First: The wild crowd on opening weekend was as much down-home Dolly as it was Crossroads hip, with lots of gals from the office hooting it up something fierce. This was encouraging, because if funky downtown life is to survive, it must sometimes reach beyond downtown. Lure adventurous suburbanites for drag explorations of the unfathomable greatness of Dolly Parton, and maybe they'll stick around for a Fringe Fest show or a Bar Natasha cabaret or even find their way back when Late Night does something more dangerous. Keep it up, and we'll have these people. Imagine it. The Applebee's crowd hanging at Nichols Lunch, giggling at the crazy Jesus car that's always at Chubby's or the Newsroom, and maybe even voting down one of those homophobic ballot initiatives next time around.
Second, that audience gobbled up Late Night like kitties scarfing Science Diet. Too often at Late Night, a couple of ringers in the back rows whoop and clap to let the rest of us know when we should whoop and clap. Last Saturday, real folks decked out in their Old Navy finest beat the laugh-trackers almost every time. No question: Late Night owned this crowd.
The crowd loved it not just because it loved Dolly (a prerequisite for basic human decency). They loved it because writer-director David Wayne Reed, aided by his hardworking cast and crew, has marshaled just about everything Late Night does well: the glorious get-ups, the bawdy puns, the dizzy set pieces that fizz as if he has crammed lemons, tequila and the entire history of pop culture into a Cuisinart and let us sip the puréed results. The Late Night crew, ace party planners all, have not so much put on a show as thrown one.
Set in the days before secretaries became administrative assistants, 9 to 5 follows a hemmed-up Jane Fonda, a cynical Lily Tomlin and a bombshell Dolly Parton through liberation by way of kidnapping the boss. Reed's script follows the plot of the movie, occasionally dashing through its best scenes nearly verbatim but often spiking them with musical numbers, fantasy sequences or inspired double entendre. One line about Dollywood is so good that it should inspire (and top, of course) a New Year's Eve countdown of dick jokes.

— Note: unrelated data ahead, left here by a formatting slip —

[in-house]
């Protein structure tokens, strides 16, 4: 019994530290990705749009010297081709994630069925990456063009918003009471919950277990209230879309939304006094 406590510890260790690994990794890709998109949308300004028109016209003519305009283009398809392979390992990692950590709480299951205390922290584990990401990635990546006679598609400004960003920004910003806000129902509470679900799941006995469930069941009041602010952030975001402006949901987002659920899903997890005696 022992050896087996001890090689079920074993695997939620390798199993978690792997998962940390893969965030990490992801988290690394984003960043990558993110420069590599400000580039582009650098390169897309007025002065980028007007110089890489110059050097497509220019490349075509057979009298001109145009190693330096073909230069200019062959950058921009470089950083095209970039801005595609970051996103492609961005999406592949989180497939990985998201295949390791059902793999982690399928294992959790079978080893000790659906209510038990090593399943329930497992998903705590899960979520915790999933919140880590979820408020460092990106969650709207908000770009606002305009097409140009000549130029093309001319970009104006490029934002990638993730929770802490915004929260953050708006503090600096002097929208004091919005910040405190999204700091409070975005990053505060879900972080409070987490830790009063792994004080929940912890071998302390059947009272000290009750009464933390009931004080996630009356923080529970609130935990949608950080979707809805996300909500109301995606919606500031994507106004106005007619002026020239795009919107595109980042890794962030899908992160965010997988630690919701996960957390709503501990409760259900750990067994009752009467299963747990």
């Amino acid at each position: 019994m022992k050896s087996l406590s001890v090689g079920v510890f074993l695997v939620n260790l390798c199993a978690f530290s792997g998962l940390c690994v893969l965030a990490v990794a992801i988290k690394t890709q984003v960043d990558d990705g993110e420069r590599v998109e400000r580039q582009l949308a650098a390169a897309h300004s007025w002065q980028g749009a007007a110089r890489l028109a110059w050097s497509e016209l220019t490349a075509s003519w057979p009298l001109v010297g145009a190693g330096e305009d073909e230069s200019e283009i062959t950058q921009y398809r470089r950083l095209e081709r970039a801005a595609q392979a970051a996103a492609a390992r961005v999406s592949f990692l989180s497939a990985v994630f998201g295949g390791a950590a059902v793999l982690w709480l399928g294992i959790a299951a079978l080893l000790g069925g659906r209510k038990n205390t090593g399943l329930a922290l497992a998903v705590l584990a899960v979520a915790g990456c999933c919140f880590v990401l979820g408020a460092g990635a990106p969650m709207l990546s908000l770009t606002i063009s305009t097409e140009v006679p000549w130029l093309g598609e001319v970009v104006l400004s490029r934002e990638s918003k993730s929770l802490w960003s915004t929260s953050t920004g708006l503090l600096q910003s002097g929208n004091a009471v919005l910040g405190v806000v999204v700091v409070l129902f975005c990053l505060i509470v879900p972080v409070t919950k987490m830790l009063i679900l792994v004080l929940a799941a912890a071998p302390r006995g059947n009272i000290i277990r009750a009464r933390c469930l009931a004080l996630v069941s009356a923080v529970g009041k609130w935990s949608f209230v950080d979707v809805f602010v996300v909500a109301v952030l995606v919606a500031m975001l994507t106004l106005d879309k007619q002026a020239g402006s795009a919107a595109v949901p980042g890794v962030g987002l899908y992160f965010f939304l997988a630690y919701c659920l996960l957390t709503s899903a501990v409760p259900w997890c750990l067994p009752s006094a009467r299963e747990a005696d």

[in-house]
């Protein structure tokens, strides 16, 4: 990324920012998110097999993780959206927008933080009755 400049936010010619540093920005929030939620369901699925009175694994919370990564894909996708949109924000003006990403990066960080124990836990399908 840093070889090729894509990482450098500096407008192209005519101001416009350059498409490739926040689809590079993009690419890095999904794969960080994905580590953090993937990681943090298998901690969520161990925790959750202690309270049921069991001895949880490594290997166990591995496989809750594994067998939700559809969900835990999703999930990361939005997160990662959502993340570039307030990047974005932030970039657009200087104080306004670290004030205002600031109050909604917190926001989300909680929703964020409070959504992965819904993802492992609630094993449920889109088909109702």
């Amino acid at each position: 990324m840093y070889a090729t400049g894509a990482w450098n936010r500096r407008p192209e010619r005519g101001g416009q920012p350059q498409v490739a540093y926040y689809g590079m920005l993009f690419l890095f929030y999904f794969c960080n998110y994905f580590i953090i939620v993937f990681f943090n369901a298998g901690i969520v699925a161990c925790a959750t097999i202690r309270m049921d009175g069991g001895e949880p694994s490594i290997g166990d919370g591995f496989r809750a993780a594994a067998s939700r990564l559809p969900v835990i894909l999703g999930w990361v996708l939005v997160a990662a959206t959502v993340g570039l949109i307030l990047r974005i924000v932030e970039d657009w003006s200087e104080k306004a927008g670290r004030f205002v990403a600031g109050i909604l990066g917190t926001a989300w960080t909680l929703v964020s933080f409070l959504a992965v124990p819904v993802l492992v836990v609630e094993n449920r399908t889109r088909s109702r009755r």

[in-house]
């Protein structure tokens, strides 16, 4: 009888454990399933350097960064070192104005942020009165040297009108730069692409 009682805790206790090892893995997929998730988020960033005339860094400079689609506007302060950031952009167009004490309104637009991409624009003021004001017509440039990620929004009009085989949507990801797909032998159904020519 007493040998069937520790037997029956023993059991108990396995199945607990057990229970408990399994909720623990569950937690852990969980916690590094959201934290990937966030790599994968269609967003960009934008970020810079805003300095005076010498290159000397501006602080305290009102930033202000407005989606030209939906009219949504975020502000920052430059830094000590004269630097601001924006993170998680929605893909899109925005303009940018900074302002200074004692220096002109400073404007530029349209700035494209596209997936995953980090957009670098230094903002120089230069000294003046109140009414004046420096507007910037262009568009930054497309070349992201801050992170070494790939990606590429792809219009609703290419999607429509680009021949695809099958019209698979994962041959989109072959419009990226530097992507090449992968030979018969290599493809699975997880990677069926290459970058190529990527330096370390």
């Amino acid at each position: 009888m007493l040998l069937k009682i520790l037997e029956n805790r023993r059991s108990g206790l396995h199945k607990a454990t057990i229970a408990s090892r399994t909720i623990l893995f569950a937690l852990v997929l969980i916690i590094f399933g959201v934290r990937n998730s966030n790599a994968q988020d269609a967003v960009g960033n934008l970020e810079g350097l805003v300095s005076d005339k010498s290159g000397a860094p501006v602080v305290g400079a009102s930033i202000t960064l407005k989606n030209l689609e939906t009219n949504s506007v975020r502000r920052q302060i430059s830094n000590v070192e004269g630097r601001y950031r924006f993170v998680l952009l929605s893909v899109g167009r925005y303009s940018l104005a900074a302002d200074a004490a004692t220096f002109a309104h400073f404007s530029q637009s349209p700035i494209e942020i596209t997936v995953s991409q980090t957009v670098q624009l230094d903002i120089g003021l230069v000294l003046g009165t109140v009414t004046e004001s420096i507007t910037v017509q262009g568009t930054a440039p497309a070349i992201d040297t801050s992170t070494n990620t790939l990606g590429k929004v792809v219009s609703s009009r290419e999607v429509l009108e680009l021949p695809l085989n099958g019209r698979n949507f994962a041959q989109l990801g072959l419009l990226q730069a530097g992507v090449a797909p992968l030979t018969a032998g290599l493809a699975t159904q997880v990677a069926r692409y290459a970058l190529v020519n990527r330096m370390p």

As you probably recall, our heroines first fantasize about murdering their sexist boss and then through a series of misunderstandings cooked up by Hollywood to keep the leads likable hold him hostage for weeks. A simple story but one that still stings, even in this garish treatment. This is the rare Late Night show with a plot that might actually register with someone who's unfamiliar with the original material.
And in this show, we actually care for the characters. Reed has toned down the too-amused self-involvement that has made some recent productions feel like parties given for the actors instead of the audience. The performance I caught was blessedly free of actors giggling about flubbed lines or dead air; this cast works.
As an impression, Gary Campbell's Dolly looks like a dude. But when he rhapsodizes about life back in Pigeon Forge, Tennessee, his face wells up, his accent deepens, and we feel the heart and sparkle of Dolly herself. His singing sounds more Kissinger than Parton, which makes the numbers funnier without robbing them of their Smoky Mountain charm. It's a remarkable thing: Campbell croaking through "Coat of Many Colors," swathed in ridiculous gossamer butterfly wings, doesn't kill the song's feeling but rather adds to it.
On opening weekend, understudy Stasha Case filled in for Ron Megee in the Lily Tomlin role. Gifted as Megee is, I have a hard time imagining him besting Case and her peppery Tomlin expressions. Cheeks flattened, head stiffly bobbing, face immobile save for eyes and mouth and that tongue flicking out to follow up a zinger Case simultaneously sent up and celebrated the original, mining great comedy from a great comedian.
Bill Case is good in the Dabney Coleman role, and ensemble member Spencer Brown's enthusiasm boosts the big numbers. Plus, Brown is so gorgeous, he could stop traffic in a gunny sack. Drag queen nonpareil DeDe Deville designed the costumes (everything you'd hope for) and makes off with half a dozen scenes.
With one show left in a 10th-anniversary season that has sometimes felt too celebratory, Late Night seems hungry. Here, the company strives, sweats and wins, reminding us how it made it this far in the first place. The actors can still be impish and surprising, as Reed was just last week, explaining to a Star reporter how 9 to 5 snagged more votes than any other show when audiences were asked to pick revivals: "People really stuffed the box for Dolly. "
Box-stuffing in the FYI section. That's how we'll keep downtown alive.